Title: Tolstoy and Anarchism
Author: Brian Morris
Source: Retrieved on 1 January 1999 from www.tao.ca
Notes: The Raven 28, pp. 370–375
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My old sociology tutor once remarked that people under 35 are advocates of social change, while people over that age tend to be keen on social control. Certainly there seems to be a general idea around that as the years go by people become more and more conservative in their thinking. Tolstoy is a clear exception to this rule; the older he got, the more radical he became. As a consequence in the last years of his life he consistently expressed a religious form of anarchism.

Tolstoy’s politics, which combined Christianity, pacifism and anarchism, has always been a source of disquiet to his many biographers, and to many Marxists too. They laud the power, the realism and the sincerity of his literary imagination, but when they turn to his politics they seem to fall into despair! Lenin thought Tolstoy a genius and one of the greatest writers in history. He praised his passionate critiques of the state and the church, and his unbending opposition to private property. Tolstoy expressed, Lenin wrote, as no other writer did, the deep feelings of protest and anger that the nineteenth century Russian peasants felt towards the Tsarist state. Yet when Lenin came to consider Tolstoy’s ‘Christian anarchism’ he was harshly dismissive. Tolstoy was a ‘crackpot’, a ‘landlord obsessed with Christ’, someone who failed profoundly to understand what was going on in Russia and who preached non-resistance to evil asceticism and an emotional appeal to the ‘spirit’ that were in essence reactionary, misguided and utopian.

A recent biographer, coming at Tolstoy from a very different angle expresses a similar disquiet. Clearly acknowledging Tolstoy as one of the great literary figures, and sympathetic to his subject, A.N. Wilson is completely at a loss when he comes to consider Tolstoy’s politics. Tolstoy’s critique of ‘property’ Wilson thinks is ‘silly’ — failing completely to understand that by ‘property’ Tolstoy meant the capitalist system, and he goes on to suggest that most of Tolstoy’s political writings are a ‘complete nonsense’. Wilson clearly fails understand Tolstoy’s critique of the state when he opinions that Tolstoy has little to offer in our understanding of the First World War Russian communism and Nazism — all of which exemplify the evils of government that Tolstoy in fact wrote about.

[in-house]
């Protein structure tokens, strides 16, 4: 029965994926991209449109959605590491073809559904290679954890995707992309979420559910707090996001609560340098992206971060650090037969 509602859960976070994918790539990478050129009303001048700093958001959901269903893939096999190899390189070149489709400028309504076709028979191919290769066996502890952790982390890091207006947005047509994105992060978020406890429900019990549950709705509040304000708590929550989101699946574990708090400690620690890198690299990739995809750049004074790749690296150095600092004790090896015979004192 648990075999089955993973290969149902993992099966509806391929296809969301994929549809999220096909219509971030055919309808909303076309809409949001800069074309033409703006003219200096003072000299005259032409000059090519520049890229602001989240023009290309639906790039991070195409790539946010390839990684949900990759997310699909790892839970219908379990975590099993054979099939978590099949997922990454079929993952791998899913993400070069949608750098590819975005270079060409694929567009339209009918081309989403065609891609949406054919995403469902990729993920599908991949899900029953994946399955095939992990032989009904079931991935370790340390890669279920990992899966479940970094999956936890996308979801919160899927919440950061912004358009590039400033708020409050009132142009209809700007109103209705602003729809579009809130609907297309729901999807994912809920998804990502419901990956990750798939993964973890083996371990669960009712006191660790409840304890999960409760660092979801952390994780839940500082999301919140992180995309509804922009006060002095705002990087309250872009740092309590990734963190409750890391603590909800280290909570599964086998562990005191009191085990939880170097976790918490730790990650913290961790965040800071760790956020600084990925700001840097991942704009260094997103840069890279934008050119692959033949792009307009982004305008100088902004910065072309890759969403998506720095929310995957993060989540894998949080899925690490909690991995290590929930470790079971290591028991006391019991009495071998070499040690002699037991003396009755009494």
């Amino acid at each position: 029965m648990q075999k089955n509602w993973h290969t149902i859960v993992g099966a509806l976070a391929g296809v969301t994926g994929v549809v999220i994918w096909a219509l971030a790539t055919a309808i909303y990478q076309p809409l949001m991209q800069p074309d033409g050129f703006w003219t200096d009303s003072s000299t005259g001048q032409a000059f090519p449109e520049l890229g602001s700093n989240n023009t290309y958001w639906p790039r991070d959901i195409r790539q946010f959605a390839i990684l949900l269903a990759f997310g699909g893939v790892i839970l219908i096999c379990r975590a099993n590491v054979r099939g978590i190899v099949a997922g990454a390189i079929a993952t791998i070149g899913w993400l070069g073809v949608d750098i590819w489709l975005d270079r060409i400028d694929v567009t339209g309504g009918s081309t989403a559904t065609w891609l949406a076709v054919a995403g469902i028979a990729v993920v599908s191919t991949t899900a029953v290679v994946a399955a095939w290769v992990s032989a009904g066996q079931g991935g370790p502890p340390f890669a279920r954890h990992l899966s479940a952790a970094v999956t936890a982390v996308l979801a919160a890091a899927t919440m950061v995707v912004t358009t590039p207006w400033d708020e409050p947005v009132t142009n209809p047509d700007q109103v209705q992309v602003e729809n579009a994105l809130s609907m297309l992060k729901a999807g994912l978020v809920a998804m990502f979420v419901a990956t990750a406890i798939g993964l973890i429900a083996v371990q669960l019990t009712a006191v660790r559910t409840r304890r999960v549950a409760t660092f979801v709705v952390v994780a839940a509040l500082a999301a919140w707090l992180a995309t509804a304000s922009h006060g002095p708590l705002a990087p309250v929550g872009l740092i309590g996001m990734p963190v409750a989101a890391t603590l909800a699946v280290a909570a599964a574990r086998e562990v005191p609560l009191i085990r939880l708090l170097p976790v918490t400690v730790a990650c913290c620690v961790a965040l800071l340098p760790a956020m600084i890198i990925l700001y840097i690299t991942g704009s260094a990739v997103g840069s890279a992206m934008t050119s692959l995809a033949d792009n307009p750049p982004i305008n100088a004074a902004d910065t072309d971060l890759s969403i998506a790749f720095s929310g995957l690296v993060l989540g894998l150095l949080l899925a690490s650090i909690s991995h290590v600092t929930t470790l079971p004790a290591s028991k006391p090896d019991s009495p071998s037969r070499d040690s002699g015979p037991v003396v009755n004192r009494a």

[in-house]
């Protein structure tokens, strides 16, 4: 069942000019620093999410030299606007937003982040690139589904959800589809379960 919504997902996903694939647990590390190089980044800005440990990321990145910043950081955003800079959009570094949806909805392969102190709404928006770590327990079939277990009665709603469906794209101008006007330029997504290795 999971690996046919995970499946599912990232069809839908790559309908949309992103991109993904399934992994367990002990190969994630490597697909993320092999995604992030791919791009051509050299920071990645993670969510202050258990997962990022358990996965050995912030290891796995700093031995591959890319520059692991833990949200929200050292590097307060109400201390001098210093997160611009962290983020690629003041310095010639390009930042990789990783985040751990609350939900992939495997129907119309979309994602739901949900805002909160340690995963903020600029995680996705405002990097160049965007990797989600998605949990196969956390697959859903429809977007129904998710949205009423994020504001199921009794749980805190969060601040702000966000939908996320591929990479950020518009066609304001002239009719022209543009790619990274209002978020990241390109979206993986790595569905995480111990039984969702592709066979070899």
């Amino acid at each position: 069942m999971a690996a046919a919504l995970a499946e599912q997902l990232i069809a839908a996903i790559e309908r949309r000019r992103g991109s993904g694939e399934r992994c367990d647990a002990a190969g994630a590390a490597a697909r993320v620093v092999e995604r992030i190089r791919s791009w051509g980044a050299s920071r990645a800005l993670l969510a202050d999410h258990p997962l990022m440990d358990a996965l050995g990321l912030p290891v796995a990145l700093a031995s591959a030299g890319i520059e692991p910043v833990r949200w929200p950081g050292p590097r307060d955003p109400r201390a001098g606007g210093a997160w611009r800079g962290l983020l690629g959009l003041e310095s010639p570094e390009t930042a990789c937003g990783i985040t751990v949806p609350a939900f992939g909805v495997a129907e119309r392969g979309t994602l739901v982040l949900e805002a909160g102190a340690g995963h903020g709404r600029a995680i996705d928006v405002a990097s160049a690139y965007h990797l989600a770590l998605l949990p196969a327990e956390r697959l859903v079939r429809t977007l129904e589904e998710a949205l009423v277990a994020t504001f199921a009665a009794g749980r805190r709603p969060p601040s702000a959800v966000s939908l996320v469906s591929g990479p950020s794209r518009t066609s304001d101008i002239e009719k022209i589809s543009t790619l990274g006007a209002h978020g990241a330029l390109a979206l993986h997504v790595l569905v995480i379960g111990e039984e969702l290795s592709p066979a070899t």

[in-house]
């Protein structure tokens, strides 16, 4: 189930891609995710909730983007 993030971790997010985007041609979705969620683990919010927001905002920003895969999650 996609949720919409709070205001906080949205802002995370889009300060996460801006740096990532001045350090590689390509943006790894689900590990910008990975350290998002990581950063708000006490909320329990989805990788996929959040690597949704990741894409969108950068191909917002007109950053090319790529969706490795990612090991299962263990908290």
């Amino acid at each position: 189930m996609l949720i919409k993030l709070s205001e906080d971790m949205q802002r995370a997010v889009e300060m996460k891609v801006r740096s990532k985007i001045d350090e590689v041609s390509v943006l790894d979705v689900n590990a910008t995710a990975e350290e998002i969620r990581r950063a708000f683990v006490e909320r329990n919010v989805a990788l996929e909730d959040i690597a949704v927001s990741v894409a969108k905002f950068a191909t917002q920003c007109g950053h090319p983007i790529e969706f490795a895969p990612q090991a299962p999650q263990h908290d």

Like Gandhi, who was his equally famous disciple, Tolstoy came to his anarchism by way of a mid-life crisis. For when he was around 50 Tolstoy began to seriously question the meaning of his life. The outcome was a series of books in which Tolstoy began to formulate his anarchist ideas, drawing on some of his earlier experiences — the trauma he experienced in Paris in 1857 when he witnessed with repulsion a public execution, his meeting and discussions with Proudhon in 1861, and the realisation he gained from a serious study of the Bible that the basic teachings of Jesus were absolutely opposed to violence of any kind. The books were My Confession (1881), What I Believe (1884) and What Then Must We Do? (1886). In 1894 Tolstoy published his major work on Christian anarchism The Kingdom of God Is Within You and for the rest of his life continued to write letters, essays and tracts on anarchism. But it is worth noting that because of the association of anarchism with violence and bomb-throwing Tolstoy never in fact came to describe himself as an anarchist. In recent years several anthologies of these writings have been published, the most useful being the collection Government is Violence essays on anarchism and pacifism, edited by David Stephens (1991).

In the bookshops now is a paperback edition of What Then Must We Do?, re-issued as a ‘Green Classic’ by the publishers of Resurgence. It has a short introduction by Ronald Sampson, mainly devoted to contrasting Tolstoy’s anarchism with Marx’s revolutionary socialism — Marx, along with his ardent followers Lenin and Trotsky, being an advocate of the Jacobin theory of revolution. This theory Tolstoy himself, long before the Russian revolution, had suggested would inevitably lead to another form of oppression, based as it was on the mistaken belief in the value of revolutionary violence.